The present tests are conducted in the new Québec Coastal Physics Laboratory, Canada. The flume has a depth and a width of 5 m and is 120 m long.
This paper presents large scale experiments of water wave impact on a vertical wall following wave runup on a mixed sand-gravel-cobble beach. This present study is concerned with advancing knowledge on rapidly varying pressure magnitude and distributions on different types of sea/river/harbor walls. Protection against extreme events and subsequent coastal erosion is a key theme of application. Herein is presented preliminary test series which has focus on forces on vertical walls. Specifically, 27 pressure sensors are mounted on the vertical wall with a total test area of 1.2 m wide and 2.4 m high and is a stiffened aluminum plate. The outer regions of the wall are made of steel to span the entire width of the tank. The wall is designed to behave as a rigid plate. The geometric model to full scale is about 1:4.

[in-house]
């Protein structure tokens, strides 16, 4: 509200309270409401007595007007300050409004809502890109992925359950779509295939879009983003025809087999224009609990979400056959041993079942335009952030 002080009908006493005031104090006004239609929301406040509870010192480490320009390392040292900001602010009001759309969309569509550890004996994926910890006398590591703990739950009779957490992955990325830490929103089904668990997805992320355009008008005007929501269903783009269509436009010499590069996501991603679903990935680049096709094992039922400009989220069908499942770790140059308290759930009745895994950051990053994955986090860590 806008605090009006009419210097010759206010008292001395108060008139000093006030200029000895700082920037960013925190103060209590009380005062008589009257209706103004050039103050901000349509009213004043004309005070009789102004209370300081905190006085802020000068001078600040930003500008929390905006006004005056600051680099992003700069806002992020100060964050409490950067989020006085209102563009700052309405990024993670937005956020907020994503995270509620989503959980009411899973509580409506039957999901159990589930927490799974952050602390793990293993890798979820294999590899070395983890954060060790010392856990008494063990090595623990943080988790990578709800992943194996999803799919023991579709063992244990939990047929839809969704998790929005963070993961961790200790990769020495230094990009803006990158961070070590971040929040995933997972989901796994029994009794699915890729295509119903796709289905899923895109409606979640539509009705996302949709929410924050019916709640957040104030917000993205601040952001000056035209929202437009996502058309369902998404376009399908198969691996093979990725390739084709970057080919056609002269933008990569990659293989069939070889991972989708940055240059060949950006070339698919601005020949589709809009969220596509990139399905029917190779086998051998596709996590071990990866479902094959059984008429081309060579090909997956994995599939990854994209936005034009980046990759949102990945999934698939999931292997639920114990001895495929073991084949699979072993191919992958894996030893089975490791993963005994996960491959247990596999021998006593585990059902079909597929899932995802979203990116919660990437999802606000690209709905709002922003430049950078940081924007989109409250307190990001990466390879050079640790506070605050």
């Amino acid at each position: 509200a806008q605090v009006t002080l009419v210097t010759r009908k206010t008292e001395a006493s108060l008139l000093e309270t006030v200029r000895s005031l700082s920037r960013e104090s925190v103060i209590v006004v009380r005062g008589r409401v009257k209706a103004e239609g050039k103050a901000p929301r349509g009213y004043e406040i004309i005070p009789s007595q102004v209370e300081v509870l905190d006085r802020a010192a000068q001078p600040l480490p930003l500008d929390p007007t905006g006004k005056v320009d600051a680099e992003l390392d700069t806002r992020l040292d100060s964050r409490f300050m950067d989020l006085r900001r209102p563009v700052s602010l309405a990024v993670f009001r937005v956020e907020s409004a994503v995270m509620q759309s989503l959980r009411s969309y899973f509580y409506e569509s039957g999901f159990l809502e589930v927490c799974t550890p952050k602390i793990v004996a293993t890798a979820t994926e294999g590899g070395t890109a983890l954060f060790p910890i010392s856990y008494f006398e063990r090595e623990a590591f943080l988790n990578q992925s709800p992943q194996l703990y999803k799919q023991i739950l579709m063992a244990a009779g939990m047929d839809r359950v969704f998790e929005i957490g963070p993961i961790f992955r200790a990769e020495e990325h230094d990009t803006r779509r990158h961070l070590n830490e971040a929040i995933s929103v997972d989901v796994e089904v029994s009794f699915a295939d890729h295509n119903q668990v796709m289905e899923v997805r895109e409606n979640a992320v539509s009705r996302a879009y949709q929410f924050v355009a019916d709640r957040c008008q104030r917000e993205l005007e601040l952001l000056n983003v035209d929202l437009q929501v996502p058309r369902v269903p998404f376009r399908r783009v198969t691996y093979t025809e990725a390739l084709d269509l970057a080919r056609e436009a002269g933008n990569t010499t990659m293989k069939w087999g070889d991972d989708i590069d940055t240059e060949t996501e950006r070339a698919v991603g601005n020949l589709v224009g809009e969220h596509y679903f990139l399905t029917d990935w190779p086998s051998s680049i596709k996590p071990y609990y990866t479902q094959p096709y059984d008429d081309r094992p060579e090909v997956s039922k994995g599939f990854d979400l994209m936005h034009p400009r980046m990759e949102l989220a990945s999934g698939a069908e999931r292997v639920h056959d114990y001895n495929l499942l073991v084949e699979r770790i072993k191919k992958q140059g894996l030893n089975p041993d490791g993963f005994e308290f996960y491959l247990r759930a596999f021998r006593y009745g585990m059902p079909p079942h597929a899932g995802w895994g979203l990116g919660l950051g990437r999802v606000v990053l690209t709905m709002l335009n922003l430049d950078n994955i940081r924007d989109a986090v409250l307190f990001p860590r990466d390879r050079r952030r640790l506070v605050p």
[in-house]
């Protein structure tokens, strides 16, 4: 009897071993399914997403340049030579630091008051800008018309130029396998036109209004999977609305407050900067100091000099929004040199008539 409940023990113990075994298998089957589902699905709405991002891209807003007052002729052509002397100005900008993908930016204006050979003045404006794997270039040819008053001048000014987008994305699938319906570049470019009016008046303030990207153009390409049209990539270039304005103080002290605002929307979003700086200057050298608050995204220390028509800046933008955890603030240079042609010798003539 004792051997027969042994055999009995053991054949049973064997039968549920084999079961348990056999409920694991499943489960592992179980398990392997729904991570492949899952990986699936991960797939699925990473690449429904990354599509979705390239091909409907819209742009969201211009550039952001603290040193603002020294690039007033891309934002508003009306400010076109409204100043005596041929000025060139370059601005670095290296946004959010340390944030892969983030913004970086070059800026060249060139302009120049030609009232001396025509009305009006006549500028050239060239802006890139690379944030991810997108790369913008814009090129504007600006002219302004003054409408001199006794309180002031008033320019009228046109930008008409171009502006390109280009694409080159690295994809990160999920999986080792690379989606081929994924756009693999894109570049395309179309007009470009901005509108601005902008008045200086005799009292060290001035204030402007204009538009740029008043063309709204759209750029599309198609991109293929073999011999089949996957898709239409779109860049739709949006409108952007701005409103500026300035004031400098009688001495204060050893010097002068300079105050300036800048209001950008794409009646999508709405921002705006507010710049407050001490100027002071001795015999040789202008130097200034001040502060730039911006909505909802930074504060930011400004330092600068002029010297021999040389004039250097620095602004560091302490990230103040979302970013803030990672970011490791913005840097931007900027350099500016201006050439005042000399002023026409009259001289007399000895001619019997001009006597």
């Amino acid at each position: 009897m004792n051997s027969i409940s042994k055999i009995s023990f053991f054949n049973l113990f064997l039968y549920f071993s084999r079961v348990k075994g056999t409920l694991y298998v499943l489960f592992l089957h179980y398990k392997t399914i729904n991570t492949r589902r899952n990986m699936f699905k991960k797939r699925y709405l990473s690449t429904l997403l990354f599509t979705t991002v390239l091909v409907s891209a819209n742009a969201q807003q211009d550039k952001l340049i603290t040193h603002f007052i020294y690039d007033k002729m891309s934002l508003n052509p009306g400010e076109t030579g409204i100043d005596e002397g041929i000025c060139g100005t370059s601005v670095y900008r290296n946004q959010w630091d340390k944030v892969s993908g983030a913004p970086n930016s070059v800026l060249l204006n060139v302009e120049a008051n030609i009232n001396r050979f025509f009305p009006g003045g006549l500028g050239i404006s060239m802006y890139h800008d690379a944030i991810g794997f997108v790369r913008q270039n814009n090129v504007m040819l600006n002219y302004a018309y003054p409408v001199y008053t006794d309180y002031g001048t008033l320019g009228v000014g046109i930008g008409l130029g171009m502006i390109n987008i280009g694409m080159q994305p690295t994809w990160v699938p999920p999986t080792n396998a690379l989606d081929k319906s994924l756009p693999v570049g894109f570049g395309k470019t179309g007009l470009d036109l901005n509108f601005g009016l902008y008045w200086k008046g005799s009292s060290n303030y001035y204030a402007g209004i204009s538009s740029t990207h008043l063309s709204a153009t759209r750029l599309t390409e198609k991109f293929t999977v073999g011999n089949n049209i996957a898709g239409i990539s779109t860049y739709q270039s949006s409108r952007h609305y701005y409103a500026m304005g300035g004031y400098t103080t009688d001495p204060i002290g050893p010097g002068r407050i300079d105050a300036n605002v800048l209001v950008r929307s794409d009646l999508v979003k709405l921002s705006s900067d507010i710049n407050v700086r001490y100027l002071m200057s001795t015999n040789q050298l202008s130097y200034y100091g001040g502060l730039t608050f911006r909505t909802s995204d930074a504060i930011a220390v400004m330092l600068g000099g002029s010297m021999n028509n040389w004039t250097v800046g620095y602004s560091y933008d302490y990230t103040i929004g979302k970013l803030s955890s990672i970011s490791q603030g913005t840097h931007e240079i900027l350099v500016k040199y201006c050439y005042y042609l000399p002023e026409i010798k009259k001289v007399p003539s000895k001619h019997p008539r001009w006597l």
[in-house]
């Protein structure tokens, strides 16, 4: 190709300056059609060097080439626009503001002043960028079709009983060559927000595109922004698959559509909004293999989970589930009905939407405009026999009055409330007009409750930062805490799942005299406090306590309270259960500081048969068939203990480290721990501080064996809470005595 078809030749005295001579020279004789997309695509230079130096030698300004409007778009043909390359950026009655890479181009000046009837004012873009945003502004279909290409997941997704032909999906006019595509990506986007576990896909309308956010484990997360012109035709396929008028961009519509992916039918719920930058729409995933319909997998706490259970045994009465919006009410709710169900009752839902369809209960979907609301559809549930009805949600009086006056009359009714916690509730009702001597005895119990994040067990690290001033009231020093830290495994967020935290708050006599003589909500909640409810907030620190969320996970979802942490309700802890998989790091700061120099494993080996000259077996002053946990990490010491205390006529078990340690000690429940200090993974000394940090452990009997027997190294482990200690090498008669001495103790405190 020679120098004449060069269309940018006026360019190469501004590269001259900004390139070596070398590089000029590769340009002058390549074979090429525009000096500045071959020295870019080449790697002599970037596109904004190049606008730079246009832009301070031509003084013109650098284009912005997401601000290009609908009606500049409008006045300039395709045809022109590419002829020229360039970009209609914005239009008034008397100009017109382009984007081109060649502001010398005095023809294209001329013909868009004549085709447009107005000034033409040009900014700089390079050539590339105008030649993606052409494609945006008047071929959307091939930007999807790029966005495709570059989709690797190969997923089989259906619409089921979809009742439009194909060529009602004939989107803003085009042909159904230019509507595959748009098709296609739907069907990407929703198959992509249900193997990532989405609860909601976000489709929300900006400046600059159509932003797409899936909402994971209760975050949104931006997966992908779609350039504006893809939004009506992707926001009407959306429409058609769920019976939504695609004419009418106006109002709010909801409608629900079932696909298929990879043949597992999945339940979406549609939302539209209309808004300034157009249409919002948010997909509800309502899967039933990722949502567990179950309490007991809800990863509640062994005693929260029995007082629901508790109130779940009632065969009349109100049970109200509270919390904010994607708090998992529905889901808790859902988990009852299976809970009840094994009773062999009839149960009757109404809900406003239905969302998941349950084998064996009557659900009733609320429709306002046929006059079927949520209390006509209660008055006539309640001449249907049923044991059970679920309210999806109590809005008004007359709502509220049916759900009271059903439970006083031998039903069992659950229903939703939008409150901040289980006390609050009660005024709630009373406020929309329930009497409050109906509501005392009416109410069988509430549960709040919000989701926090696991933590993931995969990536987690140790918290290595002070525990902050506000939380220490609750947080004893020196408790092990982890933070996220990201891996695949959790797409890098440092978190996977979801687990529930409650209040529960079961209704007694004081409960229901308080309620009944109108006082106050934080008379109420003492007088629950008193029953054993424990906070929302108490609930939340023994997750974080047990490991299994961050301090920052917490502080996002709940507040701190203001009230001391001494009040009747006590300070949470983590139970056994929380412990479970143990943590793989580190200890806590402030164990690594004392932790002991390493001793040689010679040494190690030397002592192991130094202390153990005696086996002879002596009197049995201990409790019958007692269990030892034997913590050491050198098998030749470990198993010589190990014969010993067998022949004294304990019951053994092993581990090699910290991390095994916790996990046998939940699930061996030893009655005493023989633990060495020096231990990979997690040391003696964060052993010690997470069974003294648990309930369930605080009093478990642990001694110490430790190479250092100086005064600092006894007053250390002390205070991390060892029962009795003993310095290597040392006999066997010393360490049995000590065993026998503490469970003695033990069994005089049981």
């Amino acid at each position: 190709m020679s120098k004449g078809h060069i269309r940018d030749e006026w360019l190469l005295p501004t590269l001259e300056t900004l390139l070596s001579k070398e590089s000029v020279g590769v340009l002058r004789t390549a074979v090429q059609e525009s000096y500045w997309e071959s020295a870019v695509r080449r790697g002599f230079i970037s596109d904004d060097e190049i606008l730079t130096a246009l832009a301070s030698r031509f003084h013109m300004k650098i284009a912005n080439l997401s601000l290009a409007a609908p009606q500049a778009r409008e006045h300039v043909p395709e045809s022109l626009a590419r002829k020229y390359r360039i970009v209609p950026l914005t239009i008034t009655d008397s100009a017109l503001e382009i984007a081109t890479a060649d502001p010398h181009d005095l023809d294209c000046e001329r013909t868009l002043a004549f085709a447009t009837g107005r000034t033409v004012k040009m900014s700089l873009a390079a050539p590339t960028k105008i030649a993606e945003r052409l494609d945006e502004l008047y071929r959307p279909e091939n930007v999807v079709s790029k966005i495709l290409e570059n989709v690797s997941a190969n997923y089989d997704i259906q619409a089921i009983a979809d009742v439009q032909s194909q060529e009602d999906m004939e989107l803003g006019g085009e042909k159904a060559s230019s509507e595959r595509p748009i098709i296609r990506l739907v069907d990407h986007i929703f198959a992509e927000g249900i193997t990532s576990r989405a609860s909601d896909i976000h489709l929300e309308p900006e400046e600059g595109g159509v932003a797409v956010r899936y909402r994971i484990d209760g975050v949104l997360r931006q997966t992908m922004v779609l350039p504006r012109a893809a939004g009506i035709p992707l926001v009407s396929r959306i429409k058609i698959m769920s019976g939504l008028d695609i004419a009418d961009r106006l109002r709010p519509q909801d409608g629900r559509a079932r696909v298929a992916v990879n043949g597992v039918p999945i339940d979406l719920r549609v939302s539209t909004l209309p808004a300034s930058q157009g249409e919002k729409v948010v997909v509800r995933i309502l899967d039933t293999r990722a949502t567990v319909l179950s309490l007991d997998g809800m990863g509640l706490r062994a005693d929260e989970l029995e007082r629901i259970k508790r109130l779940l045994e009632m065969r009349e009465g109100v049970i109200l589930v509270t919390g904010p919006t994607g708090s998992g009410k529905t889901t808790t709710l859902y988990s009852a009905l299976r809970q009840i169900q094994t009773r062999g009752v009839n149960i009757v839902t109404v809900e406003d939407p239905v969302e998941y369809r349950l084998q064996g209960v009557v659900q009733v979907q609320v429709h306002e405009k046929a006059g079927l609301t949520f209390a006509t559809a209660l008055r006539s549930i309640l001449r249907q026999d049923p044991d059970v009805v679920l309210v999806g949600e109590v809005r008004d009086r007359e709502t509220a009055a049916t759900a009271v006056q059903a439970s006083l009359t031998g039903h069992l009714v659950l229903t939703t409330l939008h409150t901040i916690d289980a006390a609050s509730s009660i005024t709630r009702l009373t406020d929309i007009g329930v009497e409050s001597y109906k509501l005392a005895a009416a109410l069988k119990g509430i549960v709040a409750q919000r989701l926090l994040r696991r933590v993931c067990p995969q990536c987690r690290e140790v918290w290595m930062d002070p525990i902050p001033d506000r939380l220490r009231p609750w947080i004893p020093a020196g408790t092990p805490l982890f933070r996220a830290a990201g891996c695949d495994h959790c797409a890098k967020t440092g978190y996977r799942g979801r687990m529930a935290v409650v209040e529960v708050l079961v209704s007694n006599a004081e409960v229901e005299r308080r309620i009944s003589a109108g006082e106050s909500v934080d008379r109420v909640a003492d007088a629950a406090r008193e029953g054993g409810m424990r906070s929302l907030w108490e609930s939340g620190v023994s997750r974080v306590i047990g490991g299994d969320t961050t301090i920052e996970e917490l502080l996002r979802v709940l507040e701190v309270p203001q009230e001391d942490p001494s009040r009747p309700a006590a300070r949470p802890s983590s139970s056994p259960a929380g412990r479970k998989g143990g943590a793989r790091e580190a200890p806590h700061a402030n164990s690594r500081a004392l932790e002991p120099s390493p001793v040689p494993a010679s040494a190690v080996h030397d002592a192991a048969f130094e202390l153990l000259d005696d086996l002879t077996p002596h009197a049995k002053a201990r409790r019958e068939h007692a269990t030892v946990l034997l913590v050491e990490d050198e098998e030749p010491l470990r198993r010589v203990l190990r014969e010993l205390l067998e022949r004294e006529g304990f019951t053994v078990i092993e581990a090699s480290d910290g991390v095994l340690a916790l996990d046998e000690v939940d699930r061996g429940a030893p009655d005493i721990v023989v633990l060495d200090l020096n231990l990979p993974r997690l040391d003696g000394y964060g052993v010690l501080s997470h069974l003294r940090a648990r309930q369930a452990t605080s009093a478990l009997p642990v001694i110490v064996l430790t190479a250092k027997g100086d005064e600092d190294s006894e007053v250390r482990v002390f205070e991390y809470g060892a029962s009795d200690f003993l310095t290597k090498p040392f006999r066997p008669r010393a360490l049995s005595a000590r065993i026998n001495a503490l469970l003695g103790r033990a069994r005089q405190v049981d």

The incoming waves evolve on a flat bed to climb the final 25 m on a beach with slope with constant slope of 1:10. A small regular wave train forms the basis for investigations of force patterns on the wall. Herein, our preliminary findings reported are based on selected 6 test series (18 impacts out of 150 impacts). In general, wall pressures greater than 1 MPa and 10 m run-up are easily developed even with moderate amplitude waves at the inlet. We will discuss some details of the underlying mechanism of various types of breaking and impact on the wall. The peak pressure identified on the wall with the mixed gravel beach surface was 1.23 million N/m2 occurring in 0.2 milli seconds. It was cuased by a plunging breaker with a relatively large air pocket (∼0.11 m2). It was further identified that the maximum pressure on the wall does not necessarily give the maximum jet velocity (equivalent to vertical force considered in design of on parapets). They are independent quantities in these very random rapid processes. The maximum jet velocity was in the order of 35 m/s but could higher on a different beach surface. Further, it was found that the maximum waves are not necessarily the most critical ones as the waves break and therefore dissipates its energy before reaching the wall. A plunging breaker with a relatively large airpocket with a crest tip located at the top part of the wall resulted in max. peak wall pressure. One impact case caused a near simultaneous double peak pressure generated by a plunging breaker with two relatively small airpockets (0.003 m2 and 0.01 m2). This was the impact case responsible for the max. vertical jet velocity. We further found that the max. peak water pressure of the plunging breakers had a similar order of magnitude as the max. pressure within an air pocket.